On a whim, I loaded a crime novel I wrote about ten years ago up onto my laptop. I prepared myself for the shock of how bad it would be but was pleasantly surprised. It’s not so shabby. In fact, I was impressed enough to edit the first chapter. However, although the writing was okay, it was noticeably out of date. The odd idiom used that is now incongruous (I know, shouldn’t use them anyway) plus the streetlights were all shabby and not working, the pavements cracked and uneven and there was even a mention of pubic hair.

How time changes things. I had to alter the lighting to totally ineffective but blinding LEDs (but managed to keep the dark shadows that the crappy new lights still create), I had to change the footpaths to cheap and not so cheerful tarmac that looks like it’s been laid by a five year old where there used to be York-stone flags with plenty of character, and I had to draw attention to the fact that the existence of pubic hair was now something of a rarity. I know we should all learn to embrace change but we don’t have to like it.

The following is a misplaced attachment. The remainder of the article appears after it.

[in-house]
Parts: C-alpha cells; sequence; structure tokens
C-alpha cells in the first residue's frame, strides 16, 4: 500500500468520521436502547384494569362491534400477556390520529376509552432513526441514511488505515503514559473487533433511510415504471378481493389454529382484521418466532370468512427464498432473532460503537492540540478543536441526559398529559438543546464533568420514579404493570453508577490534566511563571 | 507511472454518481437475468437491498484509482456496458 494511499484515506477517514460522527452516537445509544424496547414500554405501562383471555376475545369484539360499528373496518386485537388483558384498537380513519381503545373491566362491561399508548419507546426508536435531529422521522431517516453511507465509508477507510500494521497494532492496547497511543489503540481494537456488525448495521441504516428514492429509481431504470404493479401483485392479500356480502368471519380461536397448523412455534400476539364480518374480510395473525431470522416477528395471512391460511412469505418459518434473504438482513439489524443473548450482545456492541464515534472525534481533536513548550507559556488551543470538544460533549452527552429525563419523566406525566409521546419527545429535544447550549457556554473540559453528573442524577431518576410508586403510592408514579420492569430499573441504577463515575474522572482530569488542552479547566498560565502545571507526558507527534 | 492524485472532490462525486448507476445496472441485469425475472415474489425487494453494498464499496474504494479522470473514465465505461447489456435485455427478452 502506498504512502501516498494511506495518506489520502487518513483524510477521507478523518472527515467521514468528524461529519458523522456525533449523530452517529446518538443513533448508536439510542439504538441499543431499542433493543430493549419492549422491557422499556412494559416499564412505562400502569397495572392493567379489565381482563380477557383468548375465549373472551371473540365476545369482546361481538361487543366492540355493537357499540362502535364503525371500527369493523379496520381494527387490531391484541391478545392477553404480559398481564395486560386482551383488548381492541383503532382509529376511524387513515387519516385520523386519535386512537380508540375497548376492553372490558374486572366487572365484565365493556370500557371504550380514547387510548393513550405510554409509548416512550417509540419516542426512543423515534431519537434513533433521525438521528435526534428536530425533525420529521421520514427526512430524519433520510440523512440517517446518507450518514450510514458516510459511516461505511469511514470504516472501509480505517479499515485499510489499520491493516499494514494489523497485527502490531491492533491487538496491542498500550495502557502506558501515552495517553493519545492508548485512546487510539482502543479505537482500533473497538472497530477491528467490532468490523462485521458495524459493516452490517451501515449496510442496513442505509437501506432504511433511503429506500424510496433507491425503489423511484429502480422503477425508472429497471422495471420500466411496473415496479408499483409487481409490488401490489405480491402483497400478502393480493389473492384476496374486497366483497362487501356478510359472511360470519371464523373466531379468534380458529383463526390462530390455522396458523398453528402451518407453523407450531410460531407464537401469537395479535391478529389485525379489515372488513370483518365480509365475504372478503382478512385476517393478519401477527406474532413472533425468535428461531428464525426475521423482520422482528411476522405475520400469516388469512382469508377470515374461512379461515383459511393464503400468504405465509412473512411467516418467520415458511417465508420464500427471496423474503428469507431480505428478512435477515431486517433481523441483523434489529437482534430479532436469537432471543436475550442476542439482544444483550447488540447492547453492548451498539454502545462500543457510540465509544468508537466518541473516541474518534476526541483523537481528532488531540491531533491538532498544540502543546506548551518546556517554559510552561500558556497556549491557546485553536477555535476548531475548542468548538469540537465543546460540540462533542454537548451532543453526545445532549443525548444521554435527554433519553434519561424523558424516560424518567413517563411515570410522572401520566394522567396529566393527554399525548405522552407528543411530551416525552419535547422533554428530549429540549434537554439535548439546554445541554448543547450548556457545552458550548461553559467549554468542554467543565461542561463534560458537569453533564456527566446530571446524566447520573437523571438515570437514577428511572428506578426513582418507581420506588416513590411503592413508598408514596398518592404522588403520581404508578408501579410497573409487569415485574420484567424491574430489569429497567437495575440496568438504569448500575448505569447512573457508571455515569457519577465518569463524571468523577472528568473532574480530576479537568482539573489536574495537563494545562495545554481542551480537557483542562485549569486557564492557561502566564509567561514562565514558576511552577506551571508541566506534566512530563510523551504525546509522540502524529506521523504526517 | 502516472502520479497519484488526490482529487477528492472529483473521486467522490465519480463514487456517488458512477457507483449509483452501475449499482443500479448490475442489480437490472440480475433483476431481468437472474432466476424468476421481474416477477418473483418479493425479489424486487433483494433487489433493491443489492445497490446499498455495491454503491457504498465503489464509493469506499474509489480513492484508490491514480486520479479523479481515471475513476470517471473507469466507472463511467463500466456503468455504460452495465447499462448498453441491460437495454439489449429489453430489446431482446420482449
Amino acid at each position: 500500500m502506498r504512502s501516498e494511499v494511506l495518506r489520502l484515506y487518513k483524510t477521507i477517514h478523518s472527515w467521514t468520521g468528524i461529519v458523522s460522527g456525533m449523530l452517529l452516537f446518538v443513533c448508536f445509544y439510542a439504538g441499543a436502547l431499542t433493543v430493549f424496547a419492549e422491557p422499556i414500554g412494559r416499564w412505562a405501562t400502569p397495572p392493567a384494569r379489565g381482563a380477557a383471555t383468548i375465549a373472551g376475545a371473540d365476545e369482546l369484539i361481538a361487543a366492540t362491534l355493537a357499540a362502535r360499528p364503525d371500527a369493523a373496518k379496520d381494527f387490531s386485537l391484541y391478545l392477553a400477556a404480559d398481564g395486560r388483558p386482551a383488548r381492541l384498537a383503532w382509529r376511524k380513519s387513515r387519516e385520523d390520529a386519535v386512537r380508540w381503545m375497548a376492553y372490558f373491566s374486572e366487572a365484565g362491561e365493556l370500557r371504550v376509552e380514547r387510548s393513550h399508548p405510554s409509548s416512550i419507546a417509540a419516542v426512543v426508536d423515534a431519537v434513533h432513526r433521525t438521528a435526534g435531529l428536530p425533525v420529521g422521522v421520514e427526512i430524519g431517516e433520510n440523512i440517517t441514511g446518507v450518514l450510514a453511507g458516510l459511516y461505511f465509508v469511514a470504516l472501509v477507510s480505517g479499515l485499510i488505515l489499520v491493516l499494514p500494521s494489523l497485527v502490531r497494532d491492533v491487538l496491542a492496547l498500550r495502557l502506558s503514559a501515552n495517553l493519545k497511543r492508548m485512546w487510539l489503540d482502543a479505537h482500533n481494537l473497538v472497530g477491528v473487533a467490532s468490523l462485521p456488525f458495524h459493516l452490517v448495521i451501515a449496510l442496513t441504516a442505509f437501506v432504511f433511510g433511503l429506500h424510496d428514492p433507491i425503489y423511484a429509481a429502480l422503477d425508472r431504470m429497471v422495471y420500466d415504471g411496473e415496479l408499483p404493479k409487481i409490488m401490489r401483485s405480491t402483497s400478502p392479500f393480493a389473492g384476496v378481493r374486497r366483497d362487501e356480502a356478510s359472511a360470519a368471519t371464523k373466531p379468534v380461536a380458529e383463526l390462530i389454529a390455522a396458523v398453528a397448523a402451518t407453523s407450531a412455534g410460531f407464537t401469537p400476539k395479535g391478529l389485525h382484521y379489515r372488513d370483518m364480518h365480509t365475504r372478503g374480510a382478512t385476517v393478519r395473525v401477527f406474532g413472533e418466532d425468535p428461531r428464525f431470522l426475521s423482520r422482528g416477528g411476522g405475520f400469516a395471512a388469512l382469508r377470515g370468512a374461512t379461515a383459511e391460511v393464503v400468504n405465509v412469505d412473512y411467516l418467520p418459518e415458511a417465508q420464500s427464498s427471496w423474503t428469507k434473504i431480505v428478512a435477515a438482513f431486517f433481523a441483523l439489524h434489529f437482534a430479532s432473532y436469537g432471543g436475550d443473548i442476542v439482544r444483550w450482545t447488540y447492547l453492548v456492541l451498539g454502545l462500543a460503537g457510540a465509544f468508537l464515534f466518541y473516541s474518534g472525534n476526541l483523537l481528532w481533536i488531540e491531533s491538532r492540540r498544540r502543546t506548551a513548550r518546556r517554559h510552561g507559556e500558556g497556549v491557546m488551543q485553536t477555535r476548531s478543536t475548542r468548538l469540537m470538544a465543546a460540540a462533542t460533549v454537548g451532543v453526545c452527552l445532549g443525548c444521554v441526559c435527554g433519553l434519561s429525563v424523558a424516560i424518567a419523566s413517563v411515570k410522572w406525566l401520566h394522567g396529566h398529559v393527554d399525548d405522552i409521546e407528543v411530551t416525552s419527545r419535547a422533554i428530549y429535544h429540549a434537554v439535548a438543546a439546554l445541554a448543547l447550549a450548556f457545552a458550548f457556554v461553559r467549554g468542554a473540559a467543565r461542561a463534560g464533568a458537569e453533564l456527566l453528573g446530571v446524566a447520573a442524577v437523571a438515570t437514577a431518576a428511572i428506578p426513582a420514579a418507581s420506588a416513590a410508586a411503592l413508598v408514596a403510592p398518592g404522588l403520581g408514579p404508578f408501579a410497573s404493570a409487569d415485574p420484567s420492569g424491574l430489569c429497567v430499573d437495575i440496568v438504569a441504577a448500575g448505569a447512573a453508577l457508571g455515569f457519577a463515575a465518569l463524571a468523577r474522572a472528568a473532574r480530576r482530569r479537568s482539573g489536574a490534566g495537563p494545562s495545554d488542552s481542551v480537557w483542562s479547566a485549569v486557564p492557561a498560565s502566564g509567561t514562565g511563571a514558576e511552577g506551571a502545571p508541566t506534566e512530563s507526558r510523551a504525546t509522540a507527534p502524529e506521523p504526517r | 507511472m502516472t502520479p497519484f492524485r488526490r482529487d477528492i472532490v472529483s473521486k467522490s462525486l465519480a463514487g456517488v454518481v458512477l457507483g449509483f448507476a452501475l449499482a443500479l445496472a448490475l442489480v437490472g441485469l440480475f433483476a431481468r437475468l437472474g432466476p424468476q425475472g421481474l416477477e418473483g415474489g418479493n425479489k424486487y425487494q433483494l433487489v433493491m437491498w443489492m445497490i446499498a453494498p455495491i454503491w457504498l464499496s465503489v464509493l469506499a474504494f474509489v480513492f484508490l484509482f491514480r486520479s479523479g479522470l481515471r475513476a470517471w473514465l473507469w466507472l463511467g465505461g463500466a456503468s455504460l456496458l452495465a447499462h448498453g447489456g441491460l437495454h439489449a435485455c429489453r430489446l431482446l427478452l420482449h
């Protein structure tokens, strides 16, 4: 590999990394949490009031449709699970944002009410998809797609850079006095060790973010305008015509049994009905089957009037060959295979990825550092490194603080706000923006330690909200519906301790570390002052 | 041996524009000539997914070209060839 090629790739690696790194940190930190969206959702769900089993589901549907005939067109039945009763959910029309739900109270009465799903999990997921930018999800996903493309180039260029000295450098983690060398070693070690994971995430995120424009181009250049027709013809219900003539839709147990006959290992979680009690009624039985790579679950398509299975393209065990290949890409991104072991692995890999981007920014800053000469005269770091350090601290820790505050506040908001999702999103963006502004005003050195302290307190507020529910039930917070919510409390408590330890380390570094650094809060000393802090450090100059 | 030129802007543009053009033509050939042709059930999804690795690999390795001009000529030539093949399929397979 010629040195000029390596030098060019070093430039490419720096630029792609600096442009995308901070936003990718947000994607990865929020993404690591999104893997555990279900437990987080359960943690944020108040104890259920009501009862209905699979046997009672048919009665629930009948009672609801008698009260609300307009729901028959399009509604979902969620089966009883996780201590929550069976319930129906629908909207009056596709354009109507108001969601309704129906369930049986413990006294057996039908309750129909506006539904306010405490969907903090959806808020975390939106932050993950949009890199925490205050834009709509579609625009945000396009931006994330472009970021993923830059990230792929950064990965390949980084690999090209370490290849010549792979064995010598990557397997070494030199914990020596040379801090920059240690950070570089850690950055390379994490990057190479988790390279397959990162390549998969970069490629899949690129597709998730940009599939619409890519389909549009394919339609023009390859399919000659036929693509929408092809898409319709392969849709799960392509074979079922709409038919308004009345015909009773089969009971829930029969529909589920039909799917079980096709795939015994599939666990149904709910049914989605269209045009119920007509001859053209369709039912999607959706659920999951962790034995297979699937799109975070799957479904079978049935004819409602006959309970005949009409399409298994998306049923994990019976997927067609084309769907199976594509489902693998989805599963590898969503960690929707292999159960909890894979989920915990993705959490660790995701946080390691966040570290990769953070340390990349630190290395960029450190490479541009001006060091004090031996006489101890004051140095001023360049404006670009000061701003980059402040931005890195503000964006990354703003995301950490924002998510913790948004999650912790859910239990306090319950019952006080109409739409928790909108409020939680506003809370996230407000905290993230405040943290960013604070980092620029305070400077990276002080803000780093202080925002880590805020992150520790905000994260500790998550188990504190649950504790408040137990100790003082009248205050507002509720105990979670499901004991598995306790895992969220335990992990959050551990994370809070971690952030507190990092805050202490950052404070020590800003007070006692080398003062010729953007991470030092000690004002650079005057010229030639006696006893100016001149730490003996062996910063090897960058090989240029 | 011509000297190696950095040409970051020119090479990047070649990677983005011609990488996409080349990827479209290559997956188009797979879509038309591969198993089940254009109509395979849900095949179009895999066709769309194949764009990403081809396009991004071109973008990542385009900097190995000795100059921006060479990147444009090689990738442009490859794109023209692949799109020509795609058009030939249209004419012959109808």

All that said, I finished the chapter and then moved on and edited another four. This novel actually attracted an agent in its previous life so maybe it’s worth getting it out there again. I mean, all the work’s done. The hours have been put in and I know that the story works. Ninety six thousand words that just need a final polish (hopefully).

Wish me luck.

Oh, and I should definitely have done this before. A couple of Romantic Thrillers that I have on Amazon Kindle. Both worth a look.





August 2017


It’s that time of year again: Cropredy!